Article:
Sky and Microsoft are joining forces to deliver live television and video on demand to Xbox game consoles. It is another example of the convergence of broadband and broadcast delivering interactive television beyond constraints of the traditional set-top box. Football fans will be able to share their experience with other Xbox Live members subscribed to Sky services.
Microsoft is positioning its games console a general entertainment hub in competition with the rival Sony PlayStation. A major marketing campaign will begin in October, in the run up to Christmas, focussing on the Xbox 360 as a way to access live television, music and movies on demand. Users will also be able to access social networking services, such as Facebook and Twitter.
The Sky Player service from British Sky Broadcasting will be accessible to Xbox Live Gold members, with premium programming available to Sky subscribers according to their sports and movie packages.
The live and on-demand programming is delivered using the same platform as the online Sky Player service, developed by ioko.
There will be up to 20 live television channels available, with hundreds of movies, sports, entertainment and documentary programmes available on demand. It provides an easy way of viewing Sky Player programming, previously available on the personal computer, on the television screen, allowing users to enjoy television in a second room without the need for an additional set-top box. It will also be possible to get Sky channels without a satellite dish or set-top box, on a separate monthly subscription.
The Xbox environment features smoothly animating menus enabled by the powerful graphics capabilities of the games console.
There is also a conventional grid based electronic programme guide covering the available channels.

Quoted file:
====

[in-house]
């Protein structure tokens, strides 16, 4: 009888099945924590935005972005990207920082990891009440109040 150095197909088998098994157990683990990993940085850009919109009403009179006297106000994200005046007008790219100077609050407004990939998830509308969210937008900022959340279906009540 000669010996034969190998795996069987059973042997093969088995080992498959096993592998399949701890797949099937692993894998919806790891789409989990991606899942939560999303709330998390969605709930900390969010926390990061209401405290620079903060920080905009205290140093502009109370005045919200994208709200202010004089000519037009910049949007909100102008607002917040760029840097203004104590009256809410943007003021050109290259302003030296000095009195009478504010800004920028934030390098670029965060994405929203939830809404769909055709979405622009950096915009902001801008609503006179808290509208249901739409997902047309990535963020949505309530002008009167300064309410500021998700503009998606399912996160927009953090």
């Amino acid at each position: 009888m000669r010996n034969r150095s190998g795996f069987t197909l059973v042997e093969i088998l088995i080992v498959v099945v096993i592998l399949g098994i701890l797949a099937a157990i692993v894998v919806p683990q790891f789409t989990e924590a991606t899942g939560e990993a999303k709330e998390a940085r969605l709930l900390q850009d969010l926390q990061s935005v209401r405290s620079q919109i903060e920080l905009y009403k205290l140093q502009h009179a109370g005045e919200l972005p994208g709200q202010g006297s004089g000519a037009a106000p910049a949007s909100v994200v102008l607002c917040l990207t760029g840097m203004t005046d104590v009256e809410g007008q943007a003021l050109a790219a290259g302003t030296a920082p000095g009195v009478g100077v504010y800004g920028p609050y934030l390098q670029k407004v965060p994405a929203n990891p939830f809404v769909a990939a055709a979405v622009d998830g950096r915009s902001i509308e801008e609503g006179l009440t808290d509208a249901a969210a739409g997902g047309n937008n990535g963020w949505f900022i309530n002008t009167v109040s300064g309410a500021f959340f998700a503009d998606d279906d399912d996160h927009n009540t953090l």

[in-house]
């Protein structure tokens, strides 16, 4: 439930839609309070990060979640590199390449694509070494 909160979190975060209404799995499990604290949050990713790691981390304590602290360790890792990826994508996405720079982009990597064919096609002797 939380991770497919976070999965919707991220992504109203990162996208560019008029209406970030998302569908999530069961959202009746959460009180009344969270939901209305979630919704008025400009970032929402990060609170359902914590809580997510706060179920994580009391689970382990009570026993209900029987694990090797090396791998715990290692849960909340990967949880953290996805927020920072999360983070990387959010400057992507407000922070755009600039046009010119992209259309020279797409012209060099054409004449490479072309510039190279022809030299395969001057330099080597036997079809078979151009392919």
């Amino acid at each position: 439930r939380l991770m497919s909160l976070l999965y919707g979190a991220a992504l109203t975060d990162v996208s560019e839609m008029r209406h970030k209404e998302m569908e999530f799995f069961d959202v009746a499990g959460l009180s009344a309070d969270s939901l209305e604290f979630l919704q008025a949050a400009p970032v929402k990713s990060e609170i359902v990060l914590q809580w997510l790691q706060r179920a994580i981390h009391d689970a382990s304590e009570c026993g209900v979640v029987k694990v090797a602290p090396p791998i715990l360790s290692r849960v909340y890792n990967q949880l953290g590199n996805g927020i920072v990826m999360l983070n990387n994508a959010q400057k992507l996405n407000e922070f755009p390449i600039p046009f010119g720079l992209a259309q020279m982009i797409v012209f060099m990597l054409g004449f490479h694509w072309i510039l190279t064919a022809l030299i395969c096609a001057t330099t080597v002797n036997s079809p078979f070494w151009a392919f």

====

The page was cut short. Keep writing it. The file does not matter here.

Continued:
Among the interactive features will be the ability to chat in text and voice in real time with other invited Xbox Live members, represented by on screen avatars in a so-called party mode. Programming can also be viewed full-screen, while continuing to hear comments from friends.
Users will also be able to access more traditional interactive information services, such as being able to check results and league tables.
“We’ll be working with Sky to bring all sorts of interactive services over as part of this experience,” said Jerry Johnson, product manager for Xbox Live at Microsoft. “A lot of the interactive features people just expect that they either get through the enriched red button experience on the current Sky service or from the web.”
“Sky has always done things in broadcast rather than through a broadband connection, so the opportunity is very interesting,” said Adrian Pilkington of Sky. “The interactive team at Sky Sports has a track record of innovative content through the red button and the prospect of a more powerful interactive platform will bring a huge opportunity.”
These are the sort of interactive features that BT, which has attempted to set itself up in opposition to Sky, has been unable to deliver on its hybrid broadband and broadcast platform, powered by Microsoft Mediaroom.
For those that still want to watch television at the highest quality in high definition, the Sky direct to home satellite service will remain the best option for some time to come. Sky is also expected to bring video-on-demand services to its latest set-top boxes in the near future, combining broadcast and broadband delivered services with local storage.
Meanwhile, the combination of Sky Player and Xbox is finally delivering to the mass market some of the innovative features, with a level of fit and finish, that have long been forecast for interactive television.